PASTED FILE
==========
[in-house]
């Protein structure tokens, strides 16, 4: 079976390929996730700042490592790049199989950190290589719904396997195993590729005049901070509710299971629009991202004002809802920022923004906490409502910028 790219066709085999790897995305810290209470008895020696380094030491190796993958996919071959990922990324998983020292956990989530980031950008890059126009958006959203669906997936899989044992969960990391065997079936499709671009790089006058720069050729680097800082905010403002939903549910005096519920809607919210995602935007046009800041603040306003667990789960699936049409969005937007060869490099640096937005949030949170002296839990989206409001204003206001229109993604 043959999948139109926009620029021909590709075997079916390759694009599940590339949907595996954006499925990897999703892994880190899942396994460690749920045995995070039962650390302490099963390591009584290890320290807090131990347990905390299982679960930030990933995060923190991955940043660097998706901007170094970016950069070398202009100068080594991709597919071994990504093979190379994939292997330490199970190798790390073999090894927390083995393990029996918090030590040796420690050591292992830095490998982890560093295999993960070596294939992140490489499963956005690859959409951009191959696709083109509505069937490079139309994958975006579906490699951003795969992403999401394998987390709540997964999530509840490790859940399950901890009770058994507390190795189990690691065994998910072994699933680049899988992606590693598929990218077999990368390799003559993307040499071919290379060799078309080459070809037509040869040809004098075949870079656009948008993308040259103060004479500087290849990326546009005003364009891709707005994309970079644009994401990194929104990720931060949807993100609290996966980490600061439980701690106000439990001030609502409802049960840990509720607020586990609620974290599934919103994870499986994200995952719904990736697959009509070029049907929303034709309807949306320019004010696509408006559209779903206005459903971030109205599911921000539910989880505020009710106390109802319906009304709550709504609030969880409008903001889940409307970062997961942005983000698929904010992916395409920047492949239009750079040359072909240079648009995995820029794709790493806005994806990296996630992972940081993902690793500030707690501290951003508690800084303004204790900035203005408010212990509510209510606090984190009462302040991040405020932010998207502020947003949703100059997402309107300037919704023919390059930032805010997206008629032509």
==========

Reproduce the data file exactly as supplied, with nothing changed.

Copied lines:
[in-house]
């Protein structure tokens, strides 16, 4: 079976390929996730700042490592790049199989950190290589719904396997195993590729005049901070509710299971629009991202004002809802920022923004906490409502910028 790219066709085999790897995305810290209470008895020696380094030491190796993958996919071959990922990324998983020292956990989530980031950008890059126009958006959203669906997936899989044992969960990391065997079936499709671009790089006058720069050729680097800082905010403002939903549910005096519920809607919210995602935007046009800041603040306003667990789960699936049409969005937007060869490099640096937005949030949170002296839990989206409001204003206001229109993604 043959999948139109926009620029021909590709075997079916390759694009599940590339949907595996954006499925990897999703892994880190899942396994460690749920045995995070039962650390302490099963390591009584290890320290807090131990347990905390299982679960930030990933995060923190991955940043660097998706901007170094970016950069070398202009100068080594991709597919071994990504093979190379994939292997330490199970190798790390073999090894927390083995393990029996918090030590040796420690050591292992830095490998982890560093295999993960070596294939992140490489499963956005690859959409951009191959696709083109509505069937490079139309994958975006579906490699951003795969992403999401394998987390709540997964999530509840490790859940399950901890009770058994507390190795189990690691065994998910072994699933680049899988992606590693598929990218077999990368390799003559993307040499071919290379060799078309080459070809037509040869040809004098075949870079656009948008993308040259103060004479500087290849990326546009005003364009891709707005994309970079644009994401990194929104990720931060949807993100609290996966980490600061439980701690106000439990001030609502409802049960840990509720607020586990609620974290599934919103994870499986994200995952719904990736697959009509070029049907929303034709309807949306320019004010696509408006559209779903206005459903971030109205599911921000539910989880505020009710106390109802319906009304709550709504609030969880409008903001889940409307970062997961942005983000698929904010992916395409920047492949239009750079040359072909240079648009995995820029794709790493806005994806990296996630992972940081993902690793500030707690501290951003508690800084303004204790900035203005408010212990509510209510606090984190009462302040991040405020932010998207502020947003949703100059997402309107300037919704023919390059930032805010997206008629032509």